This Is How We Roll on the Tundra

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Tundra buggies resemble a kind of double-wide, offroad school bus, with plush suspension, a massive 460 International Diesel engine, and tires that run at 12psi to float over mud and snow. They're jacked up about 10 feet, partly for clearance, but mostly to prevent any curious polar bears from climbing aboard.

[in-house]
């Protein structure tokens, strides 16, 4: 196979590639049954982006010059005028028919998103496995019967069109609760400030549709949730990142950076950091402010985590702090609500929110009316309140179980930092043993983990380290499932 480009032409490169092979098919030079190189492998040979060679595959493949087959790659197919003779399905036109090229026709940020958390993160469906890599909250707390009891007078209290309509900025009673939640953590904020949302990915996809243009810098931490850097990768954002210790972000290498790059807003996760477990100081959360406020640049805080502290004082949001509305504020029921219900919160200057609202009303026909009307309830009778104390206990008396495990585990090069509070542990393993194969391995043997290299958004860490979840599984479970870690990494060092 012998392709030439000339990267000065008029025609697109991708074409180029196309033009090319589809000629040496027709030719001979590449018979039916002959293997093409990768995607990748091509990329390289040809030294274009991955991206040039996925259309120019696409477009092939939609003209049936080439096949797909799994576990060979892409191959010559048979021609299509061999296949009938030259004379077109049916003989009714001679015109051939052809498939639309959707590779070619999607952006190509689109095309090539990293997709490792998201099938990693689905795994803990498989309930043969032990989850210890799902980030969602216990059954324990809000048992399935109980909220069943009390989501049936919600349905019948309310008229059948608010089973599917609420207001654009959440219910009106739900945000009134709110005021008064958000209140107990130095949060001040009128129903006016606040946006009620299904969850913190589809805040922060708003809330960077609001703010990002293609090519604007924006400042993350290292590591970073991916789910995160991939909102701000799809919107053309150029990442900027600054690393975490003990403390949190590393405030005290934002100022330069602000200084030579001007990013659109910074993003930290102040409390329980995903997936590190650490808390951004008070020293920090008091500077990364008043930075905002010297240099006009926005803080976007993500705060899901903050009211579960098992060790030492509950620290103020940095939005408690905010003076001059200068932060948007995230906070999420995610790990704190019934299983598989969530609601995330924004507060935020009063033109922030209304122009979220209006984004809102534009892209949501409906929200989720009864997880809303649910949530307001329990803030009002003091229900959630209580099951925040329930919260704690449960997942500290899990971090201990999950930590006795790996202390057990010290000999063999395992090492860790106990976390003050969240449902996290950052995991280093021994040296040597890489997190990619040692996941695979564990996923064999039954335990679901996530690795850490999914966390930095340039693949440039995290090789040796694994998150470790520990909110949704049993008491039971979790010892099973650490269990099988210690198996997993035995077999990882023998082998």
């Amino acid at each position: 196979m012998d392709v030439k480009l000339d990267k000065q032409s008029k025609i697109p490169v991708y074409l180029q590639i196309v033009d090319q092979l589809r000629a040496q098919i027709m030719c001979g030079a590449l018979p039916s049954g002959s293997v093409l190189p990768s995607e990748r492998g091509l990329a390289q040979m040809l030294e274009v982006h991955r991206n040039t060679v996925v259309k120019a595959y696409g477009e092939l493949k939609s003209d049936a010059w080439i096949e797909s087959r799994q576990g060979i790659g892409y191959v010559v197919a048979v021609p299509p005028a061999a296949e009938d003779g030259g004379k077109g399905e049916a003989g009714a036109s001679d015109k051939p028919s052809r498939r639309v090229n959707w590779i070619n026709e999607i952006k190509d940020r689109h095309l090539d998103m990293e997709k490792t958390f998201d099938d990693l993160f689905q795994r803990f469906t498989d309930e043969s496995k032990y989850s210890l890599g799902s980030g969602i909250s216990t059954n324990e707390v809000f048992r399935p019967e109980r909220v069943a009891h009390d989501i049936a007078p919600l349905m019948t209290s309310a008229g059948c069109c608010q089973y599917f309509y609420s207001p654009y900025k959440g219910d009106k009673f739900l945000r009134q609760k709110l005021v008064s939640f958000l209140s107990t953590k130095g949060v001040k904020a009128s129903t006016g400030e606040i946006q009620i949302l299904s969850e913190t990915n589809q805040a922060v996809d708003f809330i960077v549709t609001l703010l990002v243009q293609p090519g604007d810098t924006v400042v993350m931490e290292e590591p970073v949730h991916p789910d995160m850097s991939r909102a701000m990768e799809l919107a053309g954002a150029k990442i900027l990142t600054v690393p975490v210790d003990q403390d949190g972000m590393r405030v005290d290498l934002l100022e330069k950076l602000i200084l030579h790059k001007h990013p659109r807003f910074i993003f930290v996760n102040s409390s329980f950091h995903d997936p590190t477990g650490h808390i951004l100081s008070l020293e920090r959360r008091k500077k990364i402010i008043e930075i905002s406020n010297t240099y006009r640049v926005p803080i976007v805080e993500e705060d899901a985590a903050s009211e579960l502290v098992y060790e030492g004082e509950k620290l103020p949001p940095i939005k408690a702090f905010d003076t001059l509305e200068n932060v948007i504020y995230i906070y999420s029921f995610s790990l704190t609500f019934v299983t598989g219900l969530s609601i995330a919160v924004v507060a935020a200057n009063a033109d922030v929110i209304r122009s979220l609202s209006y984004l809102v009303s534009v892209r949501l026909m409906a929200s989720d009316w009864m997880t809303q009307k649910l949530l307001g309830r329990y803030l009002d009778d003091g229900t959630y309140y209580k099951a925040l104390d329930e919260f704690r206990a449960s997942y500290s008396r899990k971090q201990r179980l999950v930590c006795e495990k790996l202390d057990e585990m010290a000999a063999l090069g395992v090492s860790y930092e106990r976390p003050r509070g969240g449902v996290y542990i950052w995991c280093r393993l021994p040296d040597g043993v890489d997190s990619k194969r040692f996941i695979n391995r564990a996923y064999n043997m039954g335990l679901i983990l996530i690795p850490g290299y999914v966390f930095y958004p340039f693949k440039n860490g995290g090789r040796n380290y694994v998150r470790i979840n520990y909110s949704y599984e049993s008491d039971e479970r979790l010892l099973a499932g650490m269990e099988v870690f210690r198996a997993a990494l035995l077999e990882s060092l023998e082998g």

We spent Saturday riding on Frontiers North Adventures' Buggy One, a wired-to-the-teeth expedition vehicle that Explore.org and Polar Bears International use to run their roving webcams. It carries two high-definition Sony cameras mounted at the front and rear, which can be aimed and focused from an onboard terminal or remotely controlled from PBI's Churchill office; another camera on the inside makes it possible to broadcast live video chats with researchers in the field. With two bunks, a bathroom, and a propane stove in the back, Buggy One can stay out on the tundra of the Manitoba Wilderness Management Area anywhere from a day to several weeks at a time.

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